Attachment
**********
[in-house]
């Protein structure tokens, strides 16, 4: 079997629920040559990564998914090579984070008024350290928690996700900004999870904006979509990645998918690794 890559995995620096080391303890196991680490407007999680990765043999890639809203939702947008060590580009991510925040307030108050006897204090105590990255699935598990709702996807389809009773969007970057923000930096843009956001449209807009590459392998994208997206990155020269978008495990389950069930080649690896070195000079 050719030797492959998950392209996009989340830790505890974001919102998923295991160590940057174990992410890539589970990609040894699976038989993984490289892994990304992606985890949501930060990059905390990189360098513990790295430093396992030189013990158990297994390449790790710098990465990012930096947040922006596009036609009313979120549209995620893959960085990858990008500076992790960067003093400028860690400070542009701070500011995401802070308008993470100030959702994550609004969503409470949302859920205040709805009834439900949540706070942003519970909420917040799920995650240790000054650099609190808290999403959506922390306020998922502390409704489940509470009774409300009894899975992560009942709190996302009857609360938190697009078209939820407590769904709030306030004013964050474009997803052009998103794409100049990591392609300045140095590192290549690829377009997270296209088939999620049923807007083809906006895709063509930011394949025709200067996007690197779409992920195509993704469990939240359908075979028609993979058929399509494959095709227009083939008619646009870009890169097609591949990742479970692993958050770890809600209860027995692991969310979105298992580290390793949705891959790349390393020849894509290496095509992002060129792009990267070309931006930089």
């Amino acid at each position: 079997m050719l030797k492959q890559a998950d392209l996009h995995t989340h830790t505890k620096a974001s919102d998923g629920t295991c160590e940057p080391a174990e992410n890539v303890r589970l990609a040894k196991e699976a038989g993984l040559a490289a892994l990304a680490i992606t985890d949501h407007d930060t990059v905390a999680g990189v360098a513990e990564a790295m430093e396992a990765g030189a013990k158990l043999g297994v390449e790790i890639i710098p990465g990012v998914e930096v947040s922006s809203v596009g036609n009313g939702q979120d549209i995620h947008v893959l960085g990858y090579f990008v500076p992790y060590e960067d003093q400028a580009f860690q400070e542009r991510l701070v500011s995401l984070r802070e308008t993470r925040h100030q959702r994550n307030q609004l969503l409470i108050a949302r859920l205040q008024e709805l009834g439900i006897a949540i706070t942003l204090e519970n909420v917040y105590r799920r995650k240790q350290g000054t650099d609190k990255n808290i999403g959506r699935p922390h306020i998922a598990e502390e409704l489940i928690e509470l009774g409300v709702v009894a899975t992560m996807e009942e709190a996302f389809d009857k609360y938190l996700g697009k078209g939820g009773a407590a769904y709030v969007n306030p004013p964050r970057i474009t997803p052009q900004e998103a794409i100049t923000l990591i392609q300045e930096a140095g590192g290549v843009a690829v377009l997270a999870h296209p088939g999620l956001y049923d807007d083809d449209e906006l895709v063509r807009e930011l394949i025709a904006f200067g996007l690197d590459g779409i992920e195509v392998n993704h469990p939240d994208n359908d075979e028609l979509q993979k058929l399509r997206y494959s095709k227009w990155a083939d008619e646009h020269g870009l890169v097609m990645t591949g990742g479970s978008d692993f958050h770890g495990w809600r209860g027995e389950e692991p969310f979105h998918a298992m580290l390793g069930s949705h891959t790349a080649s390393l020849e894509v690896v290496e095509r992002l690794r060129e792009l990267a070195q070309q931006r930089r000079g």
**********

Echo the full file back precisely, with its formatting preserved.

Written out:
[in-house]
């Protein structure tokens, strides 16, 4: 079997629920040559990564998914090579984070008024350290928690996700900004999870904006979509990645998918690794 890559995995620096080391303890196991680490407007999680990765043999890639809203939702947008060590580009991510925040307030108050006897204090105590990255699935598990709702996807389809009773969007970057923000930096843009956001449209807009590459392998994208997206990155020269978008495990389950069930080649690896070195000079 050719030797492959998950392209996009989340830790505890974001919102998923295991160590940057174990992410890539589970990609040894699976038989993984490289892994990304992606985890949501930060990059905390990189360098513990790295430093396992030189013990158990297994390449790790710098990465990012930096947040922006596009036609009313979120549209995620893959960085990858990008500076992790960067003093400028860690400070542009701070500011995401802070308008993470100030959702994550609004969503409470949302859920205040709805009834439900949540706070942003519970909420917040799920995650240790000054650099609190808290999403959506922390306020998922502390409704489940509470009774409300009894899975992560009942709190996302009857609360938190697009078209939820407590769904709030306030004013964050474009997803052009998103794409100049990591392609300045140095590192290549690829377009997270296209088939999620049923807007083809906006895709063509930011394949025709200067996007690197779409992920195509993704469990939240359908075979028609993979058929399509494959095709227009083939008619646009870009890169097609591949990742479970692993958050770890809600209860027995692991969310979105298992580290390793949705891959790349390393020849894509290496095509992002060129792009990267070309931006930089």
């Amino acid at each position: 079997m050719l030797k492959q890559a998950d392209l996009h995995t989340h830790t505890k620096a974001s919102d998923g629920t295991c160590e940057p080391a174990e992410n890539v303890r589970l990609a040894k196991e699976a038989g993984l040559a490289a892994l990304a680490i992606t985890d949501h407007d930060t990059v905390a999680g990189v360098a513990e990564a790295m430093e396992a990765g030189a013990k158990l043999g297994v390449e790790i890639i710098p990465g990012v998914e930096v947040s922006s809203v596009g036609n009313g939702q979120d549209i995620h947008v893959l960085g990858y090579f990008v500076p992790y060590e960067d003093q400028a580009f860690q400070e542009r991510l701070v500011s995401l984070r802070e308008t993470r925040h100030q959702r994550n307030q609004l969503l409470i108050a949302r859920l205040q008024e709805l009834g439900i006897a949540i706070t942003l204090e519970n909420v917040y105590r799920r995650k240790q350290g000054t650099d609190k990255n808290i999403g959506r699935p922390h306020i998922a598990e502390e409704l489940i928690e509470l009774g409300v709702v009894a899975t992560m996807e009942e709190a996302f389809d009857k609360y938190l996700g697009k078209g939820g009773a407590a769904y709030v969007n306030p004013p964050r970057i474009t997803p052009q900004e998103a794409i100049t923000l990591i392609q300045e930096a140095g590192g290549v843009a690829v377009l997270a999870h296209p088939g999620l956001y049923d807007d083809d449209e906006l895709v063509r807009e930011l394949i025709a904006f200067g996007l690197d590459g779409i992920e195509v392998n993704h469990p939240d994208n359908d075979e028609l979509q993979k058929l399509r997206y494959s095709k227009w990155a083939d008619e646009h020269g870009l890169v097609m990645t591949g990742g479970s978008d692993f958050h770890g495990w809600r209860g027995e389950e692991p969310f979105h998918a298992m580290l390793g069930s949705h891959t790349a080649s390393l020849e894509v690896v290496e095509r992002l690794r060129e792009l990267a070195q070309q931006r930089r000079g």